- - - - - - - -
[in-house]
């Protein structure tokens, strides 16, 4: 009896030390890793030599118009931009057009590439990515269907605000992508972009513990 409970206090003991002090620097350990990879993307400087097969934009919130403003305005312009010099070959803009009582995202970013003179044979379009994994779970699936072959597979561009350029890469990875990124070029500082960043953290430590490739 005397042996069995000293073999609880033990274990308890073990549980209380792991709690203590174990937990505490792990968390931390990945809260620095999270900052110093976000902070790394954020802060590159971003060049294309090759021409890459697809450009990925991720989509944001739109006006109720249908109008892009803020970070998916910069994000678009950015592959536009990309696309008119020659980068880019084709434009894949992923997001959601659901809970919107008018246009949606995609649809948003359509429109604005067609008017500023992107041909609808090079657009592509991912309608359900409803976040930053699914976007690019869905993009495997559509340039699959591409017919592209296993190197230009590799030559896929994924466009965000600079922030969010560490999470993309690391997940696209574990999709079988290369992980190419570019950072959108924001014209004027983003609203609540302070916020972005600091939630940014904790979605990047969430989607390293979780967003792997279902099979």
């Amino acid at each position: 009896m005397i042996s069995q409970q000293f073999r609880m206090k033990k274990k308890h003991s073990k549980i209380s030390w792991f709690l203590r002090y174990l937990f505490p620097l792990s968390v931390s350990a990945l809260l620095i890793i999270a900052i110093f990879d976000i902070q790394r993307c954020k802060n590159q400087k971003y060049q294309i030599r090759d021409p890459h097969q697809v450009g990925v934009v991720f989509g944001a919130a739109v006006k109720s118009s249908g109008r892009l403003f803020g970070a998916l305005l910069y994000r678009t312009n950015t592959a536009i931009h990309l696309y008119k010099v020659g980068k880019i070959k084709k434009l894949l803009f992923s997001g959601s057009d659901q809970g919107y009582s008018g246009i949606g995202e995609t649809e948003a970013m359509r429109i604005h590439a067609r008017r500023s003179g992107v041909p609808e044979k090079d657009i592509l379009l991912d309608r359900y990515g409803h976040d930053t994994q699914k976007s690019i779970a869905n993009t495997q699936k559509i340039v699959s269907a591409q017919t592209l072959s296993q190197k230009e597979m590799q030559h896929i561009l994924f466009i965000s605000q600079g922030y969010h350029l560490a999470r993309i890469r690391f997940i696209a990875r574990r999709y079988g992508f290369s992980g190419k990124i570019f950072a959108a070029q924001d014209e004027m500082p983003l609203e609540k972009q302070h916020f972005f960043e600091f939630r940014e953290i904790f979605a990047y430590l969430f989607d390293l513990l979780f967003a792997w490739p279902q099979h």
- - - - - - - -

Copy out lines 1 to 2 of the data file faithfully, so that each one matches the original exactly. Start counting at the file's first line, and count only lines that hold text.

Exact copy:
[in-house]
């Protein structure tokens, strides 16, 4: 009896030390890793030599118009931009057009590439990515269907605000992508972009513990 409970206090003991002090620097350990990879993307400087097969934009919130403003305005312009010099070959803009009582995202970013003179044979379009994994779970699936072959597979561009350029890469990875990124070029500082960043953290430590490739 005397042996069995000293073999609880033990274990308890073990549980209380792991709690203590174990937990505490792990968390931390990945809260620095999270900052110093976000902070790394954020802060590159971003060049294309090759021409890459697809450009990925991720989509944001739109006006109720249908109008892009803020970070998916910069994000678009950015592959536009990309696309008119020659980068880019084709434009894949992923997001959601659901809970919107008018246009949606995609649809948003359509429109604005067609008017500023992107041909609808090079657009592509991912309608359900409803976040930053699914976007690019869905993009495997559509340039699959591409017919592209296993190197230009590799030559896929994924466009965000600079922030969010560490999470993309690391997940696209574990999709079988290369992980190419570019950072959108924001014209004027983003609203609540302070916020972005600091939630940014904790979605990047969430989607390293979780967003792997279902099979």